Funding gap persists in Asia Pacific even as funds pour into private credit

Private credit might be less attractive than it was last year as investors rush into the market, but there are sweet spots to be found.
Funding gap persists in Asia Pacific even as funds pour into private credit

Despite growing interest in private credit markets globally, investment experts still believe there are opportunities to be exploited across the west and Asia Pacific, and have devised their own sustainability frameworks for investing in private markets.

Assets have not yet reached a point of being overpriced, even as institutional investors continue to pour capital into private markets, the experts from the likes of Aware Super and M&G Investments said during a panel discussion at the AsianInvestor Private Assets Investment Week on Tuesday (September 14).

According to a 2020 report by the Alternative Credit Council, Asian small- and medium-sized enterprises (SMEs) face a US$4.1 trillion funding gap as many struggle to access traditional lending in the current environment. The Asian Development Bank also estimated that Asian Infrastructure Investment needs will continue to increase to $26 trillion by 2030.

Investors have jumped at the opportunity, with the amount of dry powder for private credit in Asia surging from $6.1 billion in 2009 to $16.2 billion in 2019.

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Despite the amount of liquidity entering private credit markets, the panellists generally agreed that there remained plenty of opportunities within the space, with each eyeing different regions.

Bev Durston, Edgehaven

Bev Durston, alternatives advisor to Royal Mail Pension Plan and managing director of independent consultancy Edgehaven acknowledged that the emerging asset class is less attractive than it was in 2020 because of the number of investors rushing into the market, but said that a sweet spot for the asset class exists in Asia, as well as in the US mid- to lower mid-market space.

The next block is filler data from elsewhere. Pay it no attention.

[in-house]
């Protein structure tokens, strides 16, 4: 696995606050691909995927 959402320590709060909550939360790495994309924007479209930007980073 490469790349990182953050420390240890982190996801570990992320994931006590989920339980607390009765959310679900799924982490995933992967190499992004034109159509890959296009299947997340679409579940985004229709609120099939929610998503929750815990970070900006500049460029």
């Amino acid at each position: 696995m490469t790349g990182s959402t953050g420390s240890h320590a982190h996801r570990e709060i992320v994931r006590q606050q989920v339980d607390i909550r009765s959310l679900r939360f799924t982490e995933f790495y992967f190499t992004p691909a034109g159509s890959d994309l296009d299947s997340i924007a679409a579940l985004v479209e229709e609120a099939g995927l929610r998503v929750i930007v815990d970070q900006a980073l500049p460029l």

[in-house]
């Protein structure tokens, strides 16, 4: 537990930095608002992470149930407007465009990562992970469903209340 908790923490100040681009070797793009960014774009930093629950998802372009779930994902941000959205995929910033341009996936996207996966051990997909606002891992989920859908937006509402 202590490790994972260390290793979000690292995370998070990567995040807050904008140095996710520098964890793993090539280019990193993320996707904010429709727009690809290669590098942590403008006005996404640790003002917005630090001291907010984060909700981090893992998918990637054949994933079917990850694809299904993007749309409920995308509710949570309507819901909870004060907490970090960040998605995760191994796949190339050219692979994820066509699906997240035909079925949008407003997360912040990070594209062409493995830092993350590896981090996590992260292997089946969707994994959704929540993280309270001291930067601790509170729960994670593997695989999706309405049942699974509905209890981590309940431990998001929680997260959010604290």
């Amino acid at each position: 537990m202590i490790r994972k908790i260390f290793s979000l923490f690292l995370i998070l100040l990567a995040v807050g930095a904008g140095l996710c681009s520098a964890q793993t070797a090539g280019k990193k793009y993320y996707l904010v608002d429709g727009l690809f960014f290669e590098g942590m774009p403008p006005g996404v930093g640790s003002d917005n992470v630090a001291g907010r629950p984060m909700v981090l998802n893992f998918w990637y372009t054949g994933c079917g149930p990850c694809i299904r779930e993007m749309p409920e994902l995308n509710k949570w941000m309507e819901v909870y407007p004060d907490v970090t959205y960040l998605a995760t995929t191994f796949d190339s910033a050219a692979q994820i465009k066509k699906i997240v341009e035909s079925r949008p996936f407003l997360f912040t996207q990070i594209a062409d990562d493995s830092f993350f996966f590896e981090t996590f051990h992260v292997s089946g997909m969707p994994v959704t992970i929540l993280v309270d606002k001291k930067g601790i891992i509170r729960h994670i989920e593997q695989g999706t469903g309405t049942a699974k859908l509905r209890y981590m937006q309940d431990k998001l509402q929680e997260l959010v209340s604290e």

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“Asia is very interesting to us. We do think there's a deficit, we do think there's a funding gap. Not only are interest rates higher than other markets, but public markets are less developed. And the complexity of being a local manager across say 10 or 11 jurisdictions makes it more difficult for there to be dominant firms. There are more opportunities in Asia to do bespoke and sponsored deals, and also for smaller managers,” she said.

Australian superannuation funds Hesta and Aware Super both see opportunities in Asia Pacific too, particularly in the domestic market.

Mike Cowell, portfolio manager for credit income at Aware Super said that the A$150 billion ($110 billion) fund is continuing to allocate capital to private debt.

Mike Cowell, AwareSuper

Despite agreeing that there has been a lot of capital coming into the sector over the last 10 to 15 years, he sees opportunity for investment in Australia, New Zealand, and across the Asia Pacific “particularly where tightened banking regulations are playing out at a faster rate, or really playing out in certain sectors, for example, in real estate lending and structured finance lending.”

“We are seeing more opportunities emerge in Asia, as well as locally,” agreed Stephen Howard, general manager of defensive assets for the A$64 billion Hesta. “We just have to be mindful against everybody just getting into private debt, and the trade just becoming too overcrowded and pricing changes. It’s definitely something we've got to keep an eye on. But opportunities still exist there,” said Howard.

Matthew O'Sullivan, head of origination for Asia at M&G investments, which had sponsored the panel, noted that there are some interesting gaps to fill in Asia, compared with the European or US markets.